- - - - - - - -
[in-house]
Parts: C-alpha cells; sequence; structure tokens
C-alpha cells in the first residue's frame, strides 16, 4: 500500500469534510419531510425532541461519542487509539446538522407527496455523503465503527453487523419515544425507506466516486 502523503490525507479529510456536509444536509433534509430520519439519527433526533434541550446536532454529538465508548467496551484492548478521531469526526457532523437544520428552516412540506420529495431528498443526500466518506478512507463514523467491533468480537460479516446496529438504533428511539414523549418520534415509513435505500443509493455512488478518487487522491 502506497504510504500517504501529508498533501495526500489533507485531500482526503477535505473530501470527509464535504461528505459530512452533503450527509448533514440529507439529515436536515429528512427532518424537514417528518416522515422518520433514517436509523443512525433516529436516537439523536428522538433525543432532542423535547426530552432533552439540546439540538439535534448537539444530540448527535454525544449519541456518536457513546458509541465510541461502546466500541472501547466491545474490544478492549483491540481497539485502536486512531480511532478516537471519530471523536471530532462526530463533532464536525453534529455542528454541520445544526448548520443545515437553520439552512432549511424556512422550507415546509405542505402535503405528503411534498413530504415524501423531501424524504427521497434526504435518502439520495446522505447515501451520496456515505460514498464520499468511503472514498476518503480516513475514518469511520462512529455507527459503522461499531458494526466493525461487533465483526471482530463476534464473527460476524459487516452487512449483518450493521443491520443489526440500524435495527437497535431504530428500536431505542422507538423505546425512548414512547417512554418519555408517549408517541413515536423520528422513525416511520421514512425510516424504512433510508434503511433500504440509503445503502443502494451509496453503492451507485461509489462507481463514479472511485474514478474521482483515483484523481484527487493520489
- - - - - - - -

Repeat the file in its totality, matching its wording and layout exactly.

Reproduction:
[in-house]
Parts: C-alpha cells; sequence; structure tokens
C-alpha cells in the first residue's frame, strides 16, 4: 500500500469534510419531510425532541461519542487509539446538522407527496455523503465503527453487523419515544425507506466516486 502523503490525507479529510456536509444536509433534509430520519439519527433526533434541550446536532454529538465508548467496551484492548478521531469526526457532523437544520428552516412540506420529495431528498443526500466518506478512507463514523467491533468480537460479516446496529438504533428511539414523549418520534415509513435505500443509493455512488478518487487522491 502506497504510504500517504501529508498533501495526500489533507485531500482526503477535505473530501470527509464535504461528505459530512452533503450527509448533514440529507439529515436536515429528512427532518424537514417528518416522515422518520433514517436509523443512525433516529436516537439523536428522538433525543432532542423535547426530552432533552439540546439540538439535534448537539444530540448527535454525544449519541456518536457513546458509541465510541461502546466500541472501547466491545474490544478492549483491540481497539485502536486512531480511532478516537471519530471523536471530532462526530463533532464536525453534529455542528454541520445544526448548520443545515437553520439552512432549511424556512422550507415546509405542505402535503405528503411534498413530504415524501423531501424524504427521497434526504435518502439520495446522505447515501451520496456515505460514498464520499468511503472514498476518503480516513475514518469511520462512529455507527459503522461499531458494526466493525461487533465483526471482530463476534464473527460476524459487516452487512449483518450493521443491520443489526440500524435495527437497535431504530428500536431505542422507538423505546425512548414512547417512554418519555408517549408517541413515536423520528422513525416511520421514512425510516424504512433510508434503511433500504440509503445503502443502494451509496453503492451507485461509489462507481463514479472511485474514478474521482483515483484523481484527487493520489